This week’s big movie meme is Originality vs. Profitability, thanks to the spectacle of two ’80s retreads squaring off at the box office this past weekend. Why “The A-Team” sunk (relatively speaking) and “The Karate Kid” was immensely profitable has led to a lot of discussion, but little consensus.
Both film are primarily riding off of brand names and a nostalgic fanbase. “The A-Team” had a budget in the $110 million range, while “The Karate Kid”‘s was a mere $40 million, something that had more to do with shooting in China than scale. While we dwell on this summer of recycling and sequels, it should be pointed out that if Hollywood’s going to look to the ’80s for inspiration, they’re going about it the wrong way.
At the New York Times, A.O. Scott has some interesting thoughts on the consolations of narrative continuity as embodied (or at least promised) in the modern franchise: “Anyone who has told a child a bedtime story knows that its conclusion is met with the demand for ‘another one’ — for the same one again, but a little bit different. Movies are far from the only medium to cater to this desire.”
That’s certainly one way to explain why there were eight “Nightmare on Elm Street” movies in the first run, and why we’re now seeing more movies hitting their third, fourth and fifth installments than we’ve had in a while. But it doesn’t explain why we couldn’t come up with a new franchise of comparable value (who doesn’t love at least one of those movies?).
The Los Angeles Times, meanwhile, continues to beat the drum for “quality storytelling” in its own odd way, with Steven Zeitchik theorizing that ’80s films like “Back to the Future” and the original “Karate Kid” had “a fundamental grasp of storytelling” and that “subconsciously, the remake craze may be partly about good narrative.”
I’m going to have to disagree with that last point — I don’t see how the solution to our apparent storytelling stagnation means invoking the original “Karate Kid” as a model of strong narrative, insofar as the original “Karate Kid” is incredibly slack. A better test case is “Prizzi’s Honor,” which came out 25 years ago yesterday, the strange (and fun, incidentally) John Huston movie that won Anjelica Huston an Oscar. If you want to talk about fixing summer cheaply — and you must do it in an ’80s fashion — this is the kind of movie to rip off.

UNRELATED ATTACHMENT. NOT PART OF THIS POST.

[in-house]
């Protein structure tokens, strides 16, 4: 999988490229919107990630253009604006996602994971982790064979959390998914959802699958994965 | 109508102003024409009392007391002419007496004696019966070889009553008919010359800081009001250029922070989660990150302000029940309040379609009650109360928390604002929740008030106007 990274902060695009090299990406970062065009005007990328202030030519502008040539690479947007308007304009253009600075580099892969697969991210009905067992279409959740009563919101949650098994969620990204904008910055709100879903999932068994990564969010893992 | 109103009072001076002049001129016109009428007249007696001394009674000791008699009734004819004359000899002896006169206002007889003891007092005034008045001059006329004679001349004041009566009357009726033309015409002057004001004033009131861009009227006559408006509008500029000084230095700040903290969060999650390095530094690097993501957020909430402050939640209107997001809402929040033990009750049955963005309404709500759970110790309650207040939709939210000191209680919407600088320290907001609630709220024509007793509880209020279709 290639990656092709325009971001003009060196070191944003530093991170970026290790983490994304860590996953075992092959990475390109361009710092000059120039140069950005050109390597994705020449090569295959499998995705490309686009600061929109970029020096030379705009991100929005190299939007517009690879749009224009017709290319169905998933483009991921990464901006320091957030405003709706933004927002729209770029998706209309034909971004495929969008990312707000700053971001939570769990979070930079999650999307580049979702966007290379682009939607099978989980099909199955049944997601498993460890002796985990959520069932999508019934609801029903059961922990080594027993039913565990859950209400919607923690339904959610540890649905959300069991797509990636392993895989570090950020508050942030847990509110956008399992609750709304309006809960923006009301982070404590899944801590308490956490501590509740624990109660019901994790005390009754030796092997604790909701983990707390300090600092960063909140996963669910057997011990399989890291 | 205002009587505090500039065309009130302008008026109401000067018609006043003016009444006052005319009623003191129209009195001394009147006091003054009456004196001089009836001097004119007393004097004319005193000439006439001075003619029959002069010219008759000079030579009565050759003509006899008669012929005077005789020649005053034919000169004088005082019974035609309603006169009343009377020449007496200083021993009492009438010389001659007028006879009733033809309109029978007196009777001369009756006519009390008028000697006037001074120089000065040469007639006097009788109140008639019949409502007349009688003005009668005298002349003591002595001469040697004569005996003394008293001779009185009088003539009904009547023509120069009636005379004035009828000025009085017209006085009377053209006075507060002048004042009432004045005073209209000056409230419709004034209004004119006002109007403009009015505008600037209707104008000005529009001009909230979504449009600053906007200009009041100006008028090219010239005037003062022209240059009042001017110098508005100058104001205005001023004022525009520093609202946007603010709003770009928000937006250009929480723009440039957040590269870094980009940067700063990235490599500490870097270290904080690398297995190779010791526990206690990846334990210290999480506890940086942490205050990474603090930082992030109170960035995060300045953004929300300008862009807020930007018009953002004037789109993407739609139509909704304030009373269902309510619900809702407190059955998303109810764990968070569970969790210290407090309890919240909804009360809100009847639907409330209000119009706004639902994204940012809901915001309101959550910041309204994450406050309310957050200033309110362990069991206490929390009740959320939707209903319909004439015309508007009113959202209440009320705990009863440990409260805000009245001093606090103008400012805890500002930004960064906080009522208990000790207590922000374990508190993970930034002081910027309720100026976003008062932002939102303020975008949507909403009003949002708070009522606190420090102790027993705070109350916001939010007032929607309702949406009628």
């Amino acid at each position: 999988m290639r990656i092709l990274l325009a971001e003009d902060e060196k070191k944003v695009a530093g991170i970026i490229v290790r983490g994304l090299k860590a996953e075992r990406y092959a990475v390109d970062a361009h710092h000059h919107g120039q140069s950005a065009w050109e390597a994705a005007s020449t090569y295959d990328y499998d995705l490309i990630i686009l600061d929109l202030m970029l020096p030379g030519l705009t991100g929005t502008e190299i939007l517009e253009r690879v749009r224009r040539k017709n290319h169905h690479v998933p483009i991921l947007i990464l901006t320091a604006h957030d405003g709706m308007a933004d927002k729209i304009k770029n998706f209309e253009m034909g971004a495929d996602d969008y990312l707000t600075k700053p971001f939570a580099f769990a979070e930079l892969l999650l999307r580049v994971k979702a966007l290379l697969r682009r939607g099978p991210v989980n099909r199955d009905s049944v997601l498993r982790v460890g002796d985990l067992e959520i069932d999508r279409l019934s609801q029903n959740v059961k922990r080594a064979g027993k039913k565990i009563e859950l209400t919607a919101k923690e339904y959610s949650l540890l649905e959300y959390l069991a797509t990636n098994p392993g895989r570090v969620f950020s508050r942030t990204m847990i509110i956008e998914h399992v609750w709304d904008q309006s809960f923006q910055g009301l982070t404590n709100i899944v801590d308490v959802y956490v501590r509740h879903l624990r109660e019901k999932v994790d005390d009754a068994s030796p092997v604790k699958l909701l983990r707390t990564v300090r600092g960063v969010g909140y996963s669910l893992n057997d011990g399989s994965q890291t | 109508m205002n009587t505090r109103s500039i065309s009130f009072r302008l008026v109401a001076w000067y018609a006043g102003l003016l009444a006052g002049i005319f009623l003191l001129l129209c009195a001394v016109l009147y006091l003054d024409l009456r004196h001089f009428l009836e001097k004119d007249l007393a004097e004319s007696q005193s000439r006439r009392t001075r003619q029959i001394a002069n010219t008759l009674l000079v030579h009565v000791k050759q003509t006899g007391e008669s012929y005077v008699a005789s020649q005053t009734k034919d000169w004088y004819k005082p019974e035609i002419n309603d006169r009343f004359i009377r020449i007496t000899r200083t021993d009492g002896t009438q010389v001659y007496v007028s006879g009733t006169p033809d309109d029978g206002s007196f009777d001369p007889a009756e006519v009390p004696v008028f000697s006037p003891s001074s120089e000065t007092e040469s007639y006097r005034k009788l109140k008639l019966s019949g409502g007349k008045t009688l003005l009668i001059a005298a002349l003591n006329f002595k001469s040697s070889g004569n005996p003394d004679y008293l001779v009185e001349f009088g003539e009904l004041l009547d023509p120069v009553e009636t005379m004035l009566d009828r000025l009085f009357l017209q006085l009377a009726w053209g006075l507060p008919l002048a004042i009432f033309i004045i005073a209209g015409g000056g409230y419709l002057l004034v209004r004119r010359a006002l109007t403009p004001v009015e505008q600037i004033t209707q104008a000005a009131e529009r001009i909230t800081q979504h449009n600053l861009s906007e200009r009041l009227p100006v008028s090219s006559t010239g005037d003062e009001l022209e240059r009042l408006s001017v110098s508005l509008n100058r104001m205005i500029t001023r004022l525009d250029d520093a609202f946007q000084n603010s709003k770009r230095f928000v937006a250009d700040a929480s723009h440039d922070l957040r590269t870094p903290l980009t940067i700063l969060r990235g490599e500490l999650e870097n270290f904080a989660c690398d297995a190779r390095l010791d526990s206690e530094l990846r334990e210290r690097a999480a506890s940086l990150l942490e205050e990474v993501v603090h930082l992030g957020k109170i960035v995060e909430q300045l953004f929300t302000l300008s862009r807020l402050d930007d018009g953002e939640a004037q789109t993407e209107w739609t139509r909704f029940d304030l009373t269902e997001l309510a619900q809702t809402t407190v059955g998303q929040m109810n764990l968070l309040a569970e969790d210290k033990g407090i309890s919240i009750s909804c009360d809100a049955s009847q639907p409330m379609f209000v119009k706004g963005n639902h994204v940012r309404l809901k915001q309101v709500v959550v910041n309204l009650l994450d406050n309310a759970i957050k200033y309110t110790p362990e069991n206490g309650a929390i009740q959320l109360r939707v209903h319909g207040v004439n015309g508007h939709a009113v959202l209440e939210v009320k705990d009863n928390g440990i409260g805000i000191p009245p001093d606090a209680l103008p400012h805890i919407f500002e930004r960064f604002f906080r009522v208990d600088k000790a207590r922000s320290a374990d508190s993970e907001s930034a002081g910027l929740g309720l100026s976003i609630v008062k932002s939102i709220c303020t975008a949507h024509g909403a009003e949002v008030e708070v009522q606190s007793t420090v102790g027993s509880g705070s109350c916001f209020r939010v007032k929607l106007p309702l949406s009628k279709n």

Despite slow pacing and morbid humor, in commercial terms, “Prizzi’s Honor” didn’t perform badly at all, pulling in less than concurrent releases “The Goonies,” “Cocoon,” “Pale Rider” or “St. Elmo’s Fire” but performed much better than some other high-profile flops, including the sadly undervalued “Return to Oz.” (Note also that “Pale Rider” made money. Genre balance gives all movies a better chance of succeeding; the old “demographic split” model was more consistently if modestly profitable than the one-size-fits-all blockbuster.)
Lead Jack Nicholson was very hot stuff in 1985, as was Ms. Kathleen Turner (fresh off “Romancing the Stone”; more on this in a minute). Good old-fashioned star power triumphed that week over an anonymous child robot (“D.A.R.Y.L.”) and whatever Corey Haim (“Secret Admirer”) was up to. That whole month, in fact, was (with the arguable exception of “Return To Oz”) based on all original properties.
Because summer blockbuster season wasn’t the endless slog then it was by now, by July studios were re-issuing last year’s successes (“Gremlins,” “Ghostbusters”) because they could.
What does this tell us about the past weekend? Well, nothing, of course. But relying upon the idea that audiences responding to “The Karate Kid” because it gives us the familiar comforts of a narrative that’s detailed without being novel doesn’t tell us anything either.
If we’re going to plunder the ’80s wholesale while still trying to keep budgets down, there are so many options, and better ones than the likes of “The Karate Kid.” Perhaps not remaking “Prizzi’s Honor” per se (you’d hope not), but it’s seriously doubtful that the country that made “The Blind Side” the eighth-highest grossing film of last year (not to mention actually showed up for “Inglourious Basterds”) is ready to give up on “storytelling” as a whole during the increasingly endless summer.
Anyway, how big of a star was Kathleen Turner in the ’80s? So big that the late Falco (of “Rock Me Amadeus”) wrote a whole song about pining for her kiss:
[Photos: “The Karate Kid,” Sony, 1984; “Prizzi’s Honor,” MGM Home Entertainment, 1985; “Romancing The Stone,” 20th Century Fox, 1984]